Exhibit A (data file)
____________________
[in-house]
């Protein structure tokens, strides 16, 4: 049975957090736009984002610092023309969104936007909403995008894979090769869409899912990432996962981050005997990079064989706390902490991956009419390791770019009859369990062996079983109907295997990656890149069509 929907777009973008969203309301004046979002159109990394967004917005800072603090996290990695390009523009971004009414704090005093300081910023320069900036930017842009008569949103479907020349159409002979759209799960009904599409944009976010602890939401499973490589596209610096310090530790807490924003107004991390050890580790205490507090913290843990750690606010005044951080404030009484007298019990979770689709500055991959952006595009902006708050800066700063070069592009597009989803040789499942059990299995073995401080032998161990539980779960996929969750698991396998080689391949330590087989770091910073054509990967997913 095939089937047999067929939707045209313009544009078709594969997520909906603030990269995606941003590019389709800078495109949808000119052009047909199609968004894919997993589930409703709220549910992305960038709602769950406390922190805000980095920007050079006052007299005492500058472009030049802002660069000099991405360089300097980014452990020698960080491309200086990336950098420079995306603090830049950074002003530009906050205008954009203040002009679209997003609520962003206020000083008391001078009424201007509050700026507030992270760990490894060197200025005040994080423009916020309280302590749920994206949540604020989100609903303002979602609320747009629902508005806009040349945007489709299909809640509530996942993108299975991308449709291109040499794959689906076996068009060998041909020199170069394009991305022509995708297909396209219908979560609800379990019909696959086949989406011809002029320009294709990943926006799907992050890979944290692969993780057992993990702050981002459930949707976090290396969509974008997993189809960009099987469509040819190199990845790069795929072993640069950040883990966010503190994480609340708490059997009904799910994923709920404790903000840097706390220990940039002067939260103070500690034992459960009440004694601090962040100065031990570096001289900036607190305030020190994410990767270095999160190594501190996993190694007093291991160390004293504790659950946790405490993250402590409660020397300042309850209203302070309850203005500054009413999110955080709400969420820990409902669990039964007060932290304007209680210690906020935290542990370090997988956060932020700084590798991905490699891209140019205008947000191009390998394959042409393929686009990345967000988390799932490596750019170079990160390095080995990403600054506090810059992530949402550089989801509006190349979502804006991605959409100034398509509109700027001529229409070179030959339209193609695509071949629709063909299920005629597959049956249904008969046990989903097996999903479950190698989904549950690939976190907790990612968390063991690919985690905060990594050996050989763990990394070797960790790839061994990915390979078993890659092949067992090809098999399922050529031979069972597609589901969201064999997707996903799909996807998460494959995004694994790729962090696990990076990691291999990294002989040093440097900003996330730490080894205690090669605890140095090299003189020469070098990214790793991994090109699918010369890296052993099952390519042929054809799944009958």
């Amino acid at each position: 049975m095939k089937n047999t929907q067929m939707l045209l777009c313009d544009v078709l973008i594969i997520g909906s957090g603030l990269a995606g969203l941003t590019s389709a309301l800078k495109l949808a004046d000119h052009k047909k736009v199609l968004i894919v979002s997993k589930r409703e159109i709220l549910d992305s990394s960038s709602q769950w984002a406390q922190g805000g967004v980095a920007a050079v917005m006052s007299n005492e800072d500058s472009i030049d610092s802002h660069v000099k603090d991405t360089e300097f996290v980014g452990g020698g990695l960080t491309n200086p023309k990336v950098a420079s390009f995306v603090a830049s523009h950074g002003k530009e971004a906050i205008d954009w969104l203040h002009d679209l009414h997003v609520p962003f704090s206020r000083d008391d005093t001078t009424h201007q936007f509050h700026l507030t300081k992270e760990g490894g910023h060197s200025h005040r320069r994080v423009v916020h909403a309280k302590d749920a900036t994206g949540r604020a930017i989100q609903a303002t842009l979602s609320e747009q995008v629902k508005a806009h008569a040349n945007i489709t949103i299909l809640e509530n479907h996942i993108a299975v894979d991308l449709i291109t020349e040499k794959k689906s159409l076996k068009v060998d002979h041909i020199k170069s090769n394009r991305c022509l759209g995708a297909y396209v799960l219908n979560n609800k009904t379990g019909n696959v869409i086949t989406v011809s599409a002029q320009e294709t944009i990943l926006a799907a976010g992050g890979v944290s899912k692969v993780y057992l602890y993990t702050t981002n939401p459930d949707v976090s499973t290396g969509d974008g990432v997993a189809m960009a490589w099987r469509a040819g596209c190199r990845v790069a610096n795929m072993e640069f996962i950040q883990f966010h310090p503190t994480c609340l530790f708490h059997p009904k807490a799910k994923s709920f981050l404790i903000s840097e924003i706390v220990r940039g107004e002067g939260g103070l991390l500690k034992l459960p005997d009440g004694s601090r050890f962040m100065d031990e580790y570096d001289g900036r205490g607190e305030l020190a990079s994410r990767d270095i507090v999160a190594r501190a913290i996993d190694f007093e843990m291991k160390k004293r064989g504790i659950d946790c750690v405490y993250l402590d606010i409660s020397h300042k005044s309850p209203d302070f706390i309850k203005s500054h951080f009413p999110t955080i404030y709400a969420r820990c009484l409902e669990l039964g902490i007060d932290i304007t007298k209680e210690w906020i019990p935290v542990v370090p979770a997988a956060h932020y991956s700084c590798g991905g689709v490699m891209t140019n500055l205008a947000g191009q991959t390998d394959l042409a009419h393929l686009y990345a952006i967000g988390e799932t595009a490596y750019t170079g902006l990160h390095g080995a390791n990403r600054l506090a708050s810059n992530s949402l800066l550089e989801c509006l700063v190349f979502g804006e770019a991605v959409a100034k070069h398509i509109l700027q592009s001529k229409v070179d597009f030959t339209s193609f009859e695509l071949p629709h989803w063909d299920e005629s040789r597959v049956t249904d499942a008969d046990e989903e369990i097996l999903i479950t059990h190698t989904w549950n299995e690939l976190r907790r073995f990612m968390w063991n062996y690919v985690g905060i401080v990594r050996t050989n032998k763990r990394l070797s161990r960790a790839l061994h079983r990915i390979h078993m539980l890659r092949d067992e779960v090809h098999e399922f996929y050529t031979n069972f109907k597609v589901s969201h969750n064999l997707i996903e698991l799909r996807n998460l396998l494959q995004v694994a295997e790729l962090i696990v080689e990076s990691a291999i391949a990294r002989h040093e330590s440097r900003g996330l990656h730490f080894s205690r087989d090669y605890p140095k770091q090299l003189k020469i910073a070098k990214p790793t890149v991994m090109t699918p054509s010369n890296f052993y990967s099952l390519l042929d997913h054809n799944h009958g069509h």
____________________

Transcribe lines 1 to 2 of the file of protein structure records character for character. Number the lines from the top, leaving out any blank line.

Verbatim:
[in-house]
């Protein structure tokens, strides 16, 4: 049975957090736009984002610092023309969104936007909403995008894979090769869409899912990432996962981050005997990079064989706390902490991956009419390791770019009859369990062996079983109907295997990656890149069509 929907777009973008969203309301004046979002159109990394967004917005800072603090996290990695390009523009971004009414704090005093300081910023320069900036930017842009008569949103479907020349159409002979759209799960009904599409944009976010602890939401499973490589596209610096310090530790807490924003107004991390050890580790205490507090913290843990750690606010005044951080404030009484007298019990979770689709500055991959952006595009902006708050800066700063070069592009597009989803040789499942059990299995073995401080032998161990539980779960996929969750698991396998080689391949330590087989770091910073054509990967997913 095939089937047999067929939707045209313009544009078709594969997520909906603030990269995606941003590019389709800078495109949808000119052009047909199609968004894919997993589930409703709220549910992305960038709602769950406390922190805000980095920007050079006052007299005492500058472009030049802002660069000099991405360089300097980014452990020698960080491309200086990336950098420079995306603090830049950074002003530009906050205008954009203040002009679209997003609520962003206020000083008391001078009424201007509050700026507030992270760990490894060197200025005040994080423009916020309280302590749920994206949540604020989100609903303002979602609320747009629902508005806009040349945007489709299909809640509530996942993108299975991308449709291109040499794959689906076996068009060998041909020199170069394009991305022509995708297909396209219908979560609800379990019909696959086949989406011809002029320009294709990943926006799907992050890979944290692969993780057992993990702050981002459930949707976090290396969509974008997993189809960009099987469509040819190199990845790069795929072993640069950040883990966010503190994480609340708490059997009904799910994923709920404790903000840097706390220990940039002067939260103070500690034992459960009440004694601090962040100065031990570096001289900036607190305030020190994410990767270095999160190594501190996993190694007093291991160390004293504790659950946790405490993250402590409660020397300042309850209203302070309850203005500054009413999110955080709400969420820990409902669990039964007060932290304007209680210690906020935290542990370090997988956060932020700084590798991905490699891209140019205008947000191009390998394959042409393929686009990345967000988390799932490596750019170079990160390095080995990403600054506090810059992530949402550089989801509006190349979502804006991605959409100034398509509109700027001529229409070179030959339209193609695509071949629709063909299920005629597959049956249904008969046990989903097996999903479950190698989904549950690939976190907790990612968390063991690919985690905060990594050996050989763990990394070797960790790839061994990915390979078993890659092949067992090809098999399922050529031979069972597609589901969201064999997707996903799909996807998460494959995004694994790729962090696990990076990691291999990294002989040093440097900003996330730490080894205690090669605890140095090299003189020469070098990214790793991994090109699918010369890296052993099952390519042929054809799944009958």